• John Adams' Secretary Of The Navy Encourages George Town Bridge Construction To Accommodate Members Of Congress

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    3 pp, 7 7/8 x 10, BENJAMIN STODDERT, Secretary of the Navy, appointed by his friend President John Adams, writes to Daniel Reintzel, Mayor of George Town, DC, on August 17, 1800, regarding the needed construction of a bridge over Rock Creek to accommodate members of Congress.

    “It is now time the Bridge over Rock Creek should be commenced to be finished by the time Congress will meet. It is certainly of the first importance to George Town that this bridge should be finished by December for without it, the members of Congress & the officers of govt cannot be accommodated in George Town. Your houses will be empty and your Town deserted until it revives by commerce, which will never be the case until there is a general peace in Europe.

    “I enclose a paper which Mr. Mason sent me two days ago & which amounts to nothing. I have talked with Mr. Harbrogh, who will undertake the bridge for 2000 Drs. It cannot be done for less. The Comts [committee] will contribute 500 Drs. Towards it, and 500 Drs will be paid out of the Paving Fund—1,000 Drs. Will be wanted from George Town. If you will take immediate measures to raise this sum, the bridge may be begun & the pavement in that case will be immediately continued from the President’s Square to Rock Creek. But no time is to be lost. If I were to advise, it should be that there should be a meeting of the Corporation to pass a law authorizing the Merger Act to negotiate with the bank...for 100 Drs. payable with bank Int. out of the taxes levied, or to be levied next year – or if the tax of next year has already been anticipated, out of the taxes for the year after. For such an object, the bank will not hesitate to lend the money or to give the time nor should the corporation hesitate one moment in my opinion to borrow it. The certain consequence of not establishing at once the easy intercourse between the Town & City will be that the members of the Gov’t must travel to such accommodation as they can find in the city, however inconvenienced, & desert as Georg Town.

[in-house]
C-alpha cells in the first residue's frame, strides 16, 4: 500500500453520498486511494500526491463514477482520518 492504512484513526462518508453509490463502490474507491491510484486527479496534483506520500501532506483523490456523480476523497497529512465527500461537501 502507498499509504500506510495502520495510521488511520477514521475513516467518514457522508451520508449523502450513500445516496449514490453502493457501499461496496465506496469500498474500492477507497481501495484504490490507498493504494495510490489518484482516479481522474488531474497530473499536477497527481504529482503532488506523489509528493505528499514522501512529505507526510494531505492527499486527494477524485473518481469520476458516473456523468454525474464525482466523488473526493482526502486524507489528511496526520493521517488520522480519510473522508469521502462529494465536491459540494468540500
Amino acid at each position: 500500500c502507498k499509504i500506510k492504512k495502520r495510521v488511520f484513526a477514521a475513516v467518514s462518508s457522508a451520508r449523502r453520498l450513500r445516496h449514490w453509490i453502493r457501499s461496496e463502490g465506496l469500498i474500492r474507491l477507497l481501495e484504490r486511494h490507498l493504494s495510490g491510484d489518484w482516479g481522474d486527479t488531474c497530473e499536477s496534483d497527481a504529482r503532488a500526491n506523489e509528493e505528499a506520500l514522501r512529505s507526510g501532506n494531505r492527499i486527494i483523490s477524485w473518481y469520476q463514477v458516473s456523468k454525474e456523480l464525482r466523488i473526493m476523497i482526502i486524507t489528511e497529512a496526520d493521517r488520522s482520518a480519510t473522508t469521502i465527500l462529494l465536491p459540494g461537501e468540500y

“Pray don’t let this thing sleep. It may be as well done tomorrow as a month hence – pursue it with vigor & you cannot fail of success. Not a moment which can be avoided is to be lost in beginning the bridge.

    “...Ben Stoddard”

    STODDERT (1751-1813) was the grandson of Major James Stoddert, a cadet of the Scottish family of Stoddert and the son of Captain Thomas Stoddert, who was killed in Braddock’s defeat.  Benjamin was educated as a merchant but in 1776 joined the Continental Army as captain of a cavalry. He held active service until the Battle of Brandywine, when he held the rank of major. He was so severely wounded that he was unable to continue service. As secretary of the Board of War, he remained with the army until 1781. In 1798, he was appointed Secretary of the Navy, being the first to hold that post, and remained until March 1801.

    The original wooden bridge at the site was the first in the current District of Columbia, constructed in 1788 by the City of Georgetown two years before it was incorporated into the District. The bridge reportedly collapsed during a severe storm, leading to a legend that the ghosts of a stagecoach driver and his horses that drowned in the collapse could be seen thereafter, still attempting to cross the bridge.

    It was replaced by a heavy wooden drawbridge in 1800, as Rock Creek was wide and deep enough that sailing ships needed to transit the bridge at that time.

    The letter has toning with browning at folds. Two short tears reinforced with archival tape. Seal tear, affecting little. Address leaf indicating the letter was likely hand delivered.

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